tic enough for Nashville.
We had occasion last week to call
attention to the reactionary addresses
made by prominent business men,
members of the Nashville Board of
T rade. One of the speakers in ques
tion, a merchant, is reputed to have
said in substance that a white person
who would patronize a Negro in a cer
tain business, had sunk to the lowest
drecrs. We recall this not for the pur
pose of urging a boycott upon the said
merchant, but to direct attention to
the way sentiment is drifting and em
phasizing the importance of patroniz
ing institutions run by members of our
nee or those which show that they ap
preciate cur trade enough to make a
bid for It.
One of the saddest commentaries
upon the short-sighted policy usually
followed in passing institutions of our
own to carry our trade where, if it Is
desired, no effort is made to secure It,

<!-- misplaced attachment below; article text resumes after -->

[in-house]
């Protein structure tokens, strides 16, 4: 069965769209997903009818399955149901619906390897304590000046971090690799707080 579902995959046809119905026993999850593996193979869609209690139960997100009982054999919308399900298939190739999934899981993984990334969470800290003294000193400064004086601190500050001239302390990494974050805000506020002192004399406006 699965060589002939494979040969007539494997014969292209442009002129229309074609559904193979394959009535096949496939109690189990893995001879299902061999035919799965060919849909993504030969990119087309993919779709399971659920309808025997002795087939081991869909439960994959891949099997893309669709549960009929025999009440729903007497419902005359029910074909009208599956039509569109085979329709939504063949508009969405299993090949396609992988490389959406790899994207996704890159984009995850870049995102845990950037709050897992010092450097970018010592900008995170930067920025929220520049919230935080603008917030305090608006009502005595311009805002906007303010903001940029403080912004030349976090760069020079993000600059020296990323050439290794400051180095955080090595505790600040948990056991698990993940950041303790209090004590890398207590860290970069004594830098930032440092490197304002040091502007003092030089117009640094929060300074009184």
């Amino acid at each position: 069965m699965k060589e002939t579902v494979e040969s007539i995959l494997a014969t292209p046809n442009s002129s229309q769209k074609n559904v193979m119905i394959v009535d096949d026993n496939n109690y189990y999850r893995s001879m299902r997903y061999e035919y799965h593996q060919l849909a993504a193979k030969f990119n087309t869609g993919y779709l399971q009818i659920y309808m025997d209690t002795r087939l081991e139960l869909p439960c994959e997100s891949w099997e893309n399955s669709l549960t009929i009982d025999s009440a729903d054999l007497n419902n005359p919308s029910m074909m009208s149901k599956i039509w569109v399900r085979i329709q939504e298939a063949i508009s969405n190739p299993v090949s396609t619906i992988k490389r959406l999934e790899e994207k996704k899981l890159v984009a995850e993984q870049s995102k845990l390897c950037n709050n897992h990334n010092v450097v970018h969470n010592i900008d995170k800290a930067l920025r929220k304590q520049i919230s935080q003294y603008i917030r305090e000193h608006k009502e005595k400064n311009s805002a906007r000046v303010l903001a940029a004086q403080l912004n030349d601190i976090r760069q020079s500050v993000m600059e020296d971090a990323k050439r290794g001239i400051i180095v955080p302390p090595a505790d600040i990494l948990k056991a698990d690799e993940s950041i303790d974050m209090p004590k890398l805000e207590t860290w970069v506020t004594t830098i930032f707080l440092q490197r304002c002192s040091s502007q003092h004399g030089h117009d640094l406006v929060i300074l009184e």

is the depositing of the funds of our
secret orders in white banks. Every
secret society in this town which ad
mits Negroes to membership is com
posed solely and exclusively ot Ne
groes. As an individual, a member of
one of the societies may gain recogni
tion, but as an order the society ex
ists only to those of our race. Yet
scores of the lodges deposit all of their
funds in white banks. Institutions that
give employment to Negroes only as
poiters, and if they desire the patron
age of the race make no open and
above board appeal for it.
As it is with the banks, so it is in
other lines of business. And the shame
of it all ' is that too often men and
women making their living exclusive
ly from their own race have such fas
tidious tastes, -are so discriminating in
their likes and dislikes as to find noth
ing to please them in the shops run by
those of our race.
While the boycott is a powerful
weapon, and capable of accomplishing
much, we do not feel that the cases in
question call for such retaliation. But
it should cause every Negro who re
spects himself, no matter what his avo
cation, to patronize those institutions
that openly appeal for his trade. If
these business houses of the city
which spend thousands of dollars year
ly through the white papers to reach
customers, want your patronage they
will advertise through your paper.
Steadily southward drifts the rule of
the mob that would eradicate the eco
nomic differences between capital and
labor by violence. At one time it
seemed as if the excesses of labor In